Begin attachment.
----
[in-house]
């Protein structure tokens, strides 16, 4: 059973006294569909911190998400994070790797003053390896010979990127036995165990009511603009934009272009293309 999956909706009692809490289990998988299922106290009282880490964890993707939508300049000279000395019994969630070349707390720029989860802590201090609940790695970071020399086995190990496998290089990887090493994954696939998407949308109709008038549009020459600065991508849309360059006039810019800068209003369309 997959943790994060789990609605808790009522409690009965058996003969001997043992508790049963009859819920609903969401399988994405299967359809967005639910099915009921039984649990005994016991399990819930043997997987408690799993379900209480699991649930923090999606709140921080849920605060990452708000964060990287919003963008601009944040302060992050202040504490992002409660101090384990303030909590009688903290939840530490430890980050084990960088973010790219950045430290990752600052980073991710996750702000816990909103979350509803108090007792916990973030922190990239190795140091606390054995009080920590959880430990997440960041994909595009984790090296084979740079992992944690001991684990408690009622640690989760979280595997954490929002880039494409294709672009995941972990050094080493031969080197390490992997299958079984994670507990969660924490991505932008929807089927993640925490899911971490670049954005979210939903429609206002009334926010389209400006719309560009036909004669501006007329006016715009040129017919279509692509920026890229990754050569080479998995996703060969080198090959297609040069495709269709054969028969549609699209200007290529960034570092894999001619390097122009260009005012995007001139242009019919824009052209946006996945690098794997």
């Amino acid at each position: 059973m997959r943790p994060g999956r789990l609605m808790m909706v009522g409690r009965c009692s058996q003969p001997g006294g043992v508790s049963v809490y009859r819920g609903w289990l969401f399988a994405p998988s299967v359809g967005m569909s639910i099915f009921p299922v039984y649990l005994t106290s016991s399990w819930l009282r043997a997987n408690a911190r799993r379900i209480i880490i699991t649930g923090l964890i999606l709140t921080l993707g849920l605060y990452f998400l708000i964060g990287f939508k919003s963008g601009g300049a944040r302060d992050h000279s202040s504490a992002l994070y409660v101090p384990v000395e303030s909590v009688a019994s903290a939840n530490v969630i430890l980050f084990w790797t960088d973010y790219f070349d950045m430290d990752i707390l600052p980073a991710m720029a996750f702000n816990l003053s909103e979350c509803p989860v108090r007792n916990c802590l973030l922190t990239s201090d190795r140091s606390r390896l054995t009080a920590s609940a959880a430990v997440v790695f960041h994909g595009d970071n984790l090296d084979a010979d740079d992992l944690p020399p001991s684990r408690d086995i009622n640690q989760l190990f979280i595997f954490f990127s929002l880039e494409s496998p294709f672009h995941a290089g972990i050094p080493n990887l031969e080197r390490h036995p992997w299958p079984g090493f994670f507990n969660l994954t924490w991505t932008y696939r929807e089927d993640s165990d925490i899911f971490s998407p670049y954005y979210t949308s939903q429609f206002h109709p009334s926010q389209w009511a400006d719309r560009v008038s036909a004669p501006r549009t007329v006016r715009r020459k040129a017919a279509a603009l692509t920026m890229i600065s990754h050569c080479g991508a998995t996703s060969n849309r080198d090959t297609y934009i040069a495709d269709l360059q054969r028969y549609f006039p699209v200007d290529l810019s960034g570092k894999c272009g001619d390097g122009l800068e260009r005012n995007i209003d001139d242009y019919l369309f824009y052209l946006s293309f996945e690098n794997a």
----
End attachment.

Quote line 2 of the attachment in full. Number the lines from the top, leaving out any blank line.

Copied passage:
């Protein structure tokens, strides 16, 4: 059973006294569909911190998400994070790797003053390896010979990127036995165990009511603009934009272009293309 999956909706009692809490289990998988299922106290009282880490964890993707939508300049000279000395019994969630070349707390720029989860802590201090609940790695970071020399086995190990496998290089990887090493994954696939998407949308109709008038549009020459600065991508849309360059006039810019800068209003369309 997959943790994060789990609605808790009522409690009965058996003969001997043992508790049963009859819920609903969401399988994405299967359809967005639910099915009921039984649990005994016991399990819930043997997987408690799993379900209480699991649930923090999606709140921080849920605060990452708000964060990287919003963008601009944040302060992050202040504490992002409660101090384990303030909590009688903290939840530490430890980050084990960088973010790219950045430290990752600052980073991710996750702000816990909103979350509803108090007792916990973030922190990239190795140091606390054995009080920590959880430990997440960041994909595009984790090296084979740079992992944690001991684990408690009622640690989760979280595997954490929002880039494409294709672009995941972990050094080493031969080197390490992997299958079984994670507990969660924490991505932008929807089927993640925490899911971490670049954005979210939903429609206002009334926010389209400006719309560009036909004669501006007329006016715009040129017919279509692509920026890229990754050569080479998995996703060969080198090959297609040069495709269709054969028969549609699209200007290529960034570092894999001619390097122009260009005012995007001139242009019919824009052209946006996945690098794997």